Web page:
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Can Bradie Tennell hold off 14-year-old Alysa Liu? The U.S. Figure Skating Championships crowns its female medalists on Friday, live on NBC Sports.

Action starts with the rhythm dance at 4:30 p.m. ET for NBC Sports Gold subscribers, with NBCSN broadcast coverage joining in at 5. The women start at 7:25 on Gold, with NBC TV coverage starting at 8.

LIVE STREAM: Rhythm dance — Gold | NBCSN | Skate Order
LIVE STREAM: Women’s free skate — Gold | NBC | Skate Order

Tennell topped Thursday’s short program with a clean slate of jumps, plus the highest artistic score.

She bettered Liu in the short program last year, too, but fell in the free skate to take silver. Liu, meanwhile, landed two triple Axels to win by 3.92 points and become the youngest U.S. champion in history.

Another skater to watch is Gracie Gold, the two-time U.S. champion competing at nationals for the first time in three years. Gold, lauded for her return from an eating disorder, depression and anxiety, struggled with jumps in the short and is in 13th place of 18 skaters.

In the rhythm dance, past U.S. champions Madison Hubbell and Zachary Donohue and Madison Chock and Evan Bates are expected to begin a duel that should come down to Saturday’s free dance.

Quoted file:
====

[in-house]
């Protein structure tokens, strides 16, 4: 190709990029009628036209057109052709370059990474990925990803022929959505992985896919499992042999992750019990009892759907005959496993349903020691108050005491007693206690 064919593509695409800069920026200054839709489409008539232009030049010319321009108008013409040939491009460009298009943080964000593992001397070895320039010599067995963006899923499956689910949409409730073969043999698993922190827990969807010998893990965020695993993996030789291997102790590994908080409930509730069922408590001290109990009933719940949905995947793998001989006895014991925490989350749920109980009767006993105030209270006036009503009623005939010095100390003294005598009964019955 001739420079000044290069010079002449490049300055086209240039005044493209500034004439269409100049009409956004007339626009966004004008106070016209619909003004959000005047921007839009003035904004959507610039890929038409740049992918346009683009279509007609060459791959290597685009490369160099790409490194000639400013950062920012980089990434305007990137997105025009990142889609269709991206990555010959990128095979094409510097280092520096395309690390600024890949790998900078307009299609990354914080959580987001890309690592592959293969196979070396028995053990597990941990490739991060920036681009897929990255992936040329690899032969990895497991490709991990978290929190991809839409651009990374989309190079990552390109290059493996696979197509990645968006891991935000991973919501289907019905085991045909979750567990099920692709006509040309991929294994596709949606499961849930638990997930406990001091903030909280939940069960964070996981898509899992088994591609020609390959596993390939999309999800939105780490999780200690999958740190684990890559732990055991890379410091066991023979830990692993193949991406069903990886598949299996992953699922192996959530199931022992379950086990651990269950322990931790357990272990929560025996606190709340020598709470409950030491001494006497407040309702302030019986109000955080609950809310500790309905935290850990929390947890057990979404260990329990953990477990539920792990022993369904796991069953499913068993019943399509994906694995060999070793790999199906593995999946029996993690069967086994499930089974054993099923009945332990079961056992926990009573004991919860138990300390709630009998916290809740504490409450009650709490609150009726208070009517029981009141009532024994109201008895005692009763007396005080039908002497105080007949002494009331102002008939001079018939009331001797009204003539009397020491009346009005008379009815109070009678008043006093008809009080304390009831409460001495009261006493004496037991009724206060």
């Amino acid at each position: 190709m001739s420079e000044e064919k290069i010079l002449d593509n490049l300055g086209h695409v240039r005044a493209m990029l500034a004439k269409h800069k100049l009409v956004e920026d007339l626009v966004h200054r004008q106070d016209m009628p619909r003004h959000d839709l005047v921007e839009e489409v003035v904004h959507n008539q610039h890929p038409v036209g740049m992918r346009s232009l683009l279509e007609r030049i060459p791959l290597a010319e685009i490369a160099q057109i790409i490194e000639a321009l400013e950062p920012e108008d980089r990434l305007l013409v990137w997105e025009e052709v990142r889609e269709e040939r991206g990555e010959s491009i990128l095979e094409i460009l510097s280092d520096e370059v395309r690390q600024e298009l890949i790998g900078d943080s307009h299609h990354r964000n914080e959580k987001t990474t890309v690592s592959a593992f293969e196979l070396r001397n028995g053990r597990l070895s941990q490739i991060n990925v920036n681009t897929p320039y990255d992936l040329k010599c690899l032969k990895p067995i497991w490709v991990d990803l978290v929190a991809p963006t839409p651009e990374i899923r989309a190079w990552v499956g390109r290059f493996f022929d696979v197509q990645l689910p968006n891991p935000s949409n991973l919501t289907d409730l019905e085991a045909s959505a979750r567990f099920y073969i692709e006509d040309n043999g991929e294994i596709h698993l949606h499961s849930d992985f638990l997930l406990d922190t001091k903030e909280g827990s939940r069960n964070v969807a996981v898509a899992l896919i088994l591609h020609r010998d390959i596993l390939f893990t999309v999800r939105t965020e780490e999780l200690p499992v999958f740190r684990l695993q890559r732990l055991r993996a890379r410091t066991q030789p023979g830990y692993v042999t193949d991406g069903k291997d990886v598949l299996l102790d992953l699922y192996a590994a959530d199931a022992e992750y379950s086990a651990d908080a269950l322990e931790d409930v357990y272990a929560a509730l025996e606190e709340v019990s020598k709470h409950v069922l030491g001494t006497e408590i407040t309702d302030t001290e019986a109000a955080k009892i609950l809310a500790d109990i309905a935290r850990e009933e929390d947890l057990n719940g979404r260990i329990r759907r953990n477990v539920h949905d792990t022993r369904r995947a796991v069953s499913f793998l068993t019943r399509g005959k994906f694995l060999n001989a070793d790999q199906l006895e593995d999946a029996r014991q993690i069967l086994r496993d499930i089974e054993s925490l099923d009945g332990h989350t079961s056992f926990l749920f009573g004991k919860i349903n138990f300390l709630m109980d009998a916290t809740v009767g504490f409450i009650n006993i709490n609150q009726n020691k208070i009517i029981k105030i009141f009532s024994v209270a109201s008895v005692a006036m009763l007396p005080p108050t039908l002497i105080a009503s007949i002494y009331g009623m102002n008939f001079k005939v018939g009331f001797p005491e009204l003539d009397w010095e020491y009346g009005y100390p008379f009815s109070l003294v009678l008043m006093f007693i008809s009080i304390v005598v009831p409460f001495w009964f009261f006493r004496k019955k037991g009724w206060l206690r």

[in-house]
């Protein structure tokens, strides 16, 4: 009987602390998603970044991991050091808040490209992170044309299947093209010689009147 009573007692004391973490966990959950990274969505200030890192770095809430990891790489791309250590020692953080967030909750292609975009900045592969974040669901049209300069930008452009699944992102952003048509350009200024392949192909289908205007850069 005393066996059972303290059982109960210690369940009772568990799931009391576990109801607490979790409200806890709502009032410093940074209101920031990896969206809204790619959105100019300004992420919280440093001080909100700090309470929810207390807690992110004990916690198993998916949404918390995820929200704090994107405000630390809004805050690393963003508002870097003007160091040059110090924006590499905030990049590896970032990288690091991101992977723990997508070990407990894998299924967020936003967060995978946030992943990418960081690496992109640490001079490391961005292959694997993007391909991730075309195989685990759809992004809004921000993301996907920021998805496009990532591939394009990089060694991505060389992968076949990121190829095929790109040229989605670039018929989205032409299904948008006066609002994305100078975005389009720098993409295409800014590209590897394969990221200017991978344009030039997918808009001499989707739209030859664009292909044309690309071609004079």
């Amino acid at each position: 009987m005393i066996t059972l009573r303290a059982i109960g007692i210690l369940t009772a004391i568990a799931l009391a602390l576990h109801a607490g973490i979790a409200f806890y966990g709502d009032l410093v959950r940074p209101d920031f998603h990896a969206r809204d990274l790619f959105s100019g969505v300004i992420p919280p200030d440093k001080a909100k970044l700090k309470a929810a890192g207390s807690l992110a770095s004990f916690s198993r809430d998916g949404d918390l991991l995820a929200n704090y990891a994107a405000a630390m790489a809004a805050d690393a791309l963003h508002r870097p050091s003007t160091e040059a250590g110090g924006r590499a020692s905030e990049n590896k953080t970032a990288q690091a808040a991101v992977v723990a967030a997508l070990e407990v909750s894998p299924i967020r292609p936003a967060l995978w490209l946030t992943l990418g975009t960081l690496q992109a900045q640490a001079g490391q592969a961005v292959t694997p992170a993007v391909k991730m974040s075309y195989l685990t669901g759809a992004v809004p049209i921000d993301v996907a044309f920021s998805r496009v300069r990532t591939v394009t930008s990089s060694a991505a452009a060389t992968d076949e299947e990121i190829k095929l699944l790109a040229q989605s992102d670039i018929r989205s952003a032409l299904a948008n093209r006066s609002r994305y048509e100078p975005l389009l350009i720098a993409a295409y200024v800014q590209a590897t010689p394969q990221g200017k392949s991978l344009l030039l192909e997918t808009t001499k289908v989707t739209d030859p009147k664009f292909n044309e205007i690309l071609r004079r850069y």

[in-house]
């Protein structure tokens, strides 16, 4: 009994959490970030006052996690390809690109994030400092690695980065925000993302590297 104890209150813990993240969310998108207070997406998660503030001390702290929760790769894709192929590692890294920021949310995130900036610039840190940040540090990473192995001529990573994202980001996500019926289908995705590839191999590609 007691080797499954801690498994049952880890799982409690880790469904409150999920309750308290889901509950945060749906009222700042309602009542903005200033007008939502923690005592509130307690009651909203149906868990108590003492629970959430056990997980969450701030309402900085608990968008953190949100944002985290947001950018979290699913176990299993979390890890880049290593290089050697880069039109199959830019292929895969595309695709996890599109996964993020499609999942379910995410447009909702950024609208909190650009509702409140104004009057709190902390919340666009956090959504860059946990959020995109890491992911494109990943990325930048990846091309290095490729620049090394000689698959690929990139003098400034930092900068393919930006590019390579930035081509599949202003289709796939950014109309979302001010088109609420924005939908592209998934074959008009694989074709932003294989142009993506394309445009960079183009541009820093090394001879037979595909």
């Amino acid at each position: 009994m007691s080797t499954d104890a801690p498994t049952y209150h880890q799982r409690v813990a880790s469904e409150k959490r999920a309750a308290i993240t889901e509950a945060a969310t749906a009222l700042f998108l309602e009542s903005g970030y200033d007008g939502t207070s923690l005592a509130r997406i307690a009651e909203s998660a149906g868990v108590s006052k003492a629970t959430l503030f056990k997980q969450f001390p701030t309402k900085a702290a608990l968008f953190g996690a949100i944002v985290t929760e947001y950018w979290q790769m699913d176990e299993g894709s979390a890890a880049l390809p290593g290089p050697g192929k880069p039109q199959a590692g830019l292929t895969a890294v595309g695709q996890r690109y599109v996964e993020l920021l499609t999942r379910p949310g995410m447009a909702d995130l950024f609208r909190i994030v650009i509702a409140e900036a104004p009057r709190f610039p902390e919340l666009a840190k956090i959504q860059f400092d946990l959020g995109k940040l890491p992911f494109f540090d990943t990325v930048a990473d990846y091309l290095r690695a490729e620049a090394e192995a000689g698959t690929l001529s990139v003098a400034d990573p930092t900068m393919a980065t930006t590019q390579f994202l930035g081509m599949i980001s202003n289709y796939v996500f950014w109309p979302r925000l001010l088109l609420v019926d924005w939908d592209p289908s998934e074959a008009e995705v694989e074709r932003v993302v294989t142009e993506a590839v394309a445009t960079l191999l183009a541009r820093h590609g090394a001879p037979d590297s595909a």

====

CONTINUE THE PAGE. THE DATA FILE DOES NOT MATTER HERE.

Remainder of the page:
Key Skate Times
5:32 p.m. — Madison Hubbell/Zachary Donohue
5:38 — Kaitlin Hawayek/Jean-Luc Baker
5:44 — Madison Chock/Evan Bates
8:07 — Gracie Gold
10:03 — Karen Chen
10:11 — Amber Glenn
10:27 — Bradie Tennell
10:35 — Mariah Bell
10:43 — Alysa Liu

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NATIONALS: TV Schedule | Full Results

As a reminder, you can watch the events from the 2019-20 figure skating season live and on-demand with the ‘Figure Skating Pass’ on NBC Sports Gold. Go to NBCsports.com/gold/figure-skating to sign up for access to every ISU Grand Prix and championship event, as well as domestic U.S. Figure Skating events throughout the season. NBC Sports Gold gives subscribers an unprecedented level of access on more platforms and devices than ever before.

Iran’s only female Olympic medalist, who defected, eyes Tokyo Games as German or refugee

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LÜNEN, Germany (AP) — Iran’s only female Olympic medalist said Friday she wants to compete for Germany after defecting from her native country.